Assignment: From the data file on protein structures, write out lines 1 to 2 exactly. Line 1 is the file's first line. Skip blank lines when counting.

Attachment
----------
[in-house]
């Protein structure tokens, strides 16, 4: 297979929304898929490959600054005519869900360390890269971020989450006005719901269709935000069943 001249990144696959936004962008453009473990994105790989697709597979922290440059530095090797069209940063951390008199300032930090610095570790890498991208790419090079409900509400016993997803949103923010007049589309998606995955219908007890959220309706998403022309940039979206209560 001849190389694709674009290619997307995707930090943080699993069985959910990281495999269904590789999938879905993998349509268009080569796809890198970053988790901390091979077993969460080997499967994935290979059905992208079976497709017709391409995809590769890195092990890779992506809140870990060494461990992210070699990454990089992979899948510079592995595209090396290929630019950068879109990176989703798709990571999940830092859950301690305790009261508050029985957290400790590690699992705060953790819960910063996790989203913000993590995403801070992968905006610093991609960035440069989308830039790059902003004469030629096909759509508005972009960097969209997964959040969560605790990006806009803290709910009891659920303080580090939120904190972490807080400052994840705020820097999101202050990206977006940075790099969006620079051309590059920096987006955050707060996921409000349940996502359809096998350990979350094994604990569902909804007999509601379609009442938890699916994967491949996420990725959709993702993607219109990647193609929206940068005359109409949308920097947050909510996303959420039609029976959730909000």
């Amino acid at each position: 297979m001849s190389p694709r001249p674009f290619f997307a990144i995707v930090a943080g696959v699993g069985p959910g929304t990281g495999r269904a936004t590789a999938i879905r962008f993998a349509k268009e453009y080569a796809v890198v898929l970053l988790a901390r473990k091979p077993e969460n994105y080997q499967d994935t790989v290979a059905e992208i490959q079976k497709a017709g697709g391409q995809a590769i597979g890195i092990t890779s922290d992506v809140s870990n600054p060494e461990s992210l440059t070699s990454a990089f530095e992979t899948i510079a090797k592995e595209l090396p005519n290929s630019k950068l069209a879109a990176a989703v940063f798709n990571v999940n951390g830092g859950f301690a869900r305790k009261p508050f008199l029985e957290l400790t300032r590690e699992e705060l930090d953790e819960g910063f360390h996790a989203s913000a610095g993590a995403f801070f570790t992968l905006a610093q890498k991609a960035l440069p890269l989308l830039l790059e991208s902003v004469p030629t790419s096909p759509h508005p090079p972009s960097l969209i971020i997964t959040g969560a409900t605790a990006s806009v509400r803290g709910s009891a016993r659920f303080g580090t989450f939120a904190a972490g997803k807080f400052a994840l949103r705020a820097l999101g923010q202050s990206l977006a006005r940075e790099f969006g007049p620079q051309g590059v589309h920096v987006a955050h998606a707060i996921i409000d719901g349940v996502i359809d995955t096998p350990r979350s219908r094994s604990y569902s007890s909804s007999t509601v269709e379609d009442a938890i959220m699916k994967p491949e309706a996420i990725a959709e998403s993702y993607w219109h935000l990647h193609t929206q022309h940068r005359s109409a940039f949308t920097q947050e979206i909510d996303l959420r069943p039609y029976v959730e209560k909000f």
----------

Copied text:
[in-house]
């Protein structure tokens, strides 16, 4: 297979929304898929490959600054005519869900360390890269971020989450006005719901269709935000069943 001249990144696959936004962008453009473990994105790989697709597979922290440059530095090797069209940063951390008199300032930090610095570790890498991208790419090079409900509400016993997803949103923010007049589309998606995955219908007890959220309706998403022309940039979206209560 001849190389694709674009290619997307995707930090943080699993069985959910990281495999269904590789999938879905993998349509268009080569796809890198970053988790901390091979077993969460080997499967994935290979059905992208079976497709017709391409995809590769890195092990890779992506809140870990060494461990992210070699990454990089992979899948510079592995595209090396290929630019950068879109990176989703798709990571999940830092859950301690305790009261508050029985957290400790590690699992705060953790819960910063996790989203913000993590995403801070992968905006610093991609960035440069989308830039790059902003004469030629096909759509508005972009960097969209997964959040969560605790990006806009803290709910009891659920303080580090939120904190972490807080400052994840705020820097999101202050990206977006940075790099969006620079051309590059920096987006955050707060996921409000349940996502359809096998350990979350094994604990569902909804007999509601379609009442938890699916994967491949996420990725959709993702993607219109990647193609929206940068005359109409949308920097947050909510996303959420039609029976959730909000």